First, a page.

Proposition 76 deserves our resounding no vote on Nov. 8.
To begin with, Proposition 76 is asking voters to approve an amendment to the Constitution of the State of California. While all ballot propositions merit our close attention, we should pay particularly close attention to those proposing amendments to the Constitution. Secondly, the legislative analysts have outlined what the effects of Proposition 76 are likely to be. Not only are these effects potentially dangerous for the fundamental state programs, but they are also inconsistent with the advertising that supports this Proposition.
What is some of that advertising? Supporters claim that Proposition 76 is necessary to limit state spending- “wasteful” state spending.
But this advertising ignores the fact that in 2004, we California voters already passed a proposition – Proposition 58 – requiring that “budgets passed by the Legislature and ultimately signed into law be balanced. This means that expenditures cannot exceed available revenues” (The Official Voter Information Guide, page 25). We already prevent our state government from having budgets that outspend our revenues.
What else does this advertising ignore? It ignores the fact that evaluations such as “wasteful” are highly subjective and difficult to regulate. And the proposition does increase the governor’s authority to make such evaluations, alone, without checks and balances.
The advertising also appeals to an unexamined belief. Spending by itself is not inherently bad. A sound budget, as we all know, combines spending and saving, all the while making judgments about how to make sure these two activities are balanced. Asserting across the board that spending must be reduced ignores questions about where we need to spend money, and when such spending is not only necessary, but also just good – for all of us.
The legislative analysts find that Proposition 76 would not unequivocally “limit the state’s ability to raise taxes to fund spending.” Rather, there would be conditions under which taxes could be raised under this proposition (page 24, ibid).
Proposition 76 takes advantage of the disastrous effects of 2001-2002, when California’s income, like everyone’s, was severely depressed. Proposition 76 has exploited this situation and has proposed a California Constitutional amendment that will override budget and spending legislation that we already have.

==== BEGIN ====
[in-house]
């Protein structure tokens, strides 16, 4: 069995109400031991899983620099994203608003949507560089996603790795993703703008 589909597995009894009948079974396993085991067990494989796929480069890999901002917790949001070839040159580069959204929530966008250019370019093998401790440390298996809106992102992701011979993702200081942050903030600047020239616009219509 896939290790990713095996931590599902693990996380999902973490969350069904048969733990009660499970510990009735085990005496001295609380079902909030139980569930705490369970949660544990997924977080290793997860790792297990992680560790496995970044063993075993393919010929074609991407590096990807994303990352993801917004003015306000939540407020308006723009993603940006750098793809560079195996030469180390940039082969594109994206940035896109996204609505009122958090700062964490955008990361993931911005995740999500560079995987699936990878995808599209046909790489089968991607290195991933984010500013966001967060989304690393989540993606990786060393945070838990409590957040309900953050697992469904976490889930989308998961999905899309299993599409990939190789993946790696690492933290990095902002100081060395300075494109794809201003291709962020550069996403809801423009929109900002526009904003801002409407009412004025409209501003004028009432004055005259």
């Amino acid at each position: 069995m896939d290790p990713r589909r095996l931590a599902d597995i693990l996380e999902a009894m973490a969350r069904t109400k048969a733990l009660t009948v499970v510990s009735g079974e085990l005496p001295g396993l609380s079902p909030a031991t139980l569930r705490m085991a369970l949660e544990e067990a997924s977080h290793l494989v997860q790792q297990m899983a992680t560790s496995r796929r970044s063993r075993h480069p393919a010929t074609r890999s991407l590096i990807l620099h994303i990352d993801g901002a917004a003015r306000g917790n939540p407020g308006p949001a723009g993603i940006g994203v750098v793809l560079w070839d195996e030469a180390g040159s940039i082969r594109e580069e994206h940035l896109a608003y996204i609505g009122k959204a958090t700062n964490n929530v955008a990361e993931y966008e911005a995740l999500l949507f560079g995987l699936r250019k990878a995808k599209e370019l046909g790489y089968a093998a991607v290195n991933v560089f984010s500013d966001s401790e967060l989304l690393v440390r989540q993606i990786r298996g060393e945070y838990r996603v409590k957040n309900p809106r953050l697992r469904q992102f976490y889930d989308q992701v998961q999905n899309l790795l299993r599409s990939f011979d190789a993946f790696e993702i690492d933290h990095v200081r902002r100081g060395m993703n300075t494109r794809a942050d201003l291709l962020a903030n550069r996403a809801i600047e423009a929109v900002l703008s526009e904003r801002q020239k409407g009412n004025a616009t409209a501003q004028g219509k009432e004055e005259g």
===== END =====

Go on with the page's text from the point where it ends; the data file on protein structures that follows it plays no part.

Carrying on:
Most importantly, Proposition76 will undermine Proposition 98, passed in 1998 by California voters to insure that a crucial share of State spending be allocated to K-12 classrooms and to community colleges (K-14 education).
The amendment would require spending in any one year to be based on averaging the state’s income from prior years. It would also allow any governor to declare a fiscal emergency in any given year and if the legislature does not pass legislation to address the stated emergency within a month, to lower spending more, “at his or her discretion” (page 26, ibid).
But we already do have working and effective limits on general spending that are part of legislation dating back to 1979. And these limits are achieved through the collaboration of legislature and government.
The effects of Proposition 76 on funding for education are complex. But the analysts describing the proposition find that the changes in how spending decisions are made in general, and how Proposition 98 is addressed “would result in a lower minimum guarantee over time compared to current law” (page 29, ibid). In other words, the minimal level of K-14 funding will drift down.
It could even be worse. Funding for K-14 would even more likely be at the mercies of the individual preferences of policy makers. Here’s what the analysts say: “Overall, (Proposition 76)’s Proposition 98-related changes would result in the annual budgets for K-14 education being more subject to annual funding decisions by state policymakers and less affected by the minimum guarantee.” (page 29, ibid).
Very important are the negative effects of the additional spending limits that this proposition would provide for – especially in the context of education, our special interest. But the amendment to California’s Constitution that Proposition 76 would add is even more dangerous, as it shifts decision-making power about spending away from the state Legislature, and into the hands of whoever might be Governor and his or her staff.
We already have spending limits and budget balancing laws. Proposition 76 will not prevent tax increases or insure tax cuts. Spending money that we have on programs that we need is responsible. Our votes of “NO!” to Proposition 76 are crucial.
Sharon M. Klein is a professor in the Department of English and Linguistics/TESL.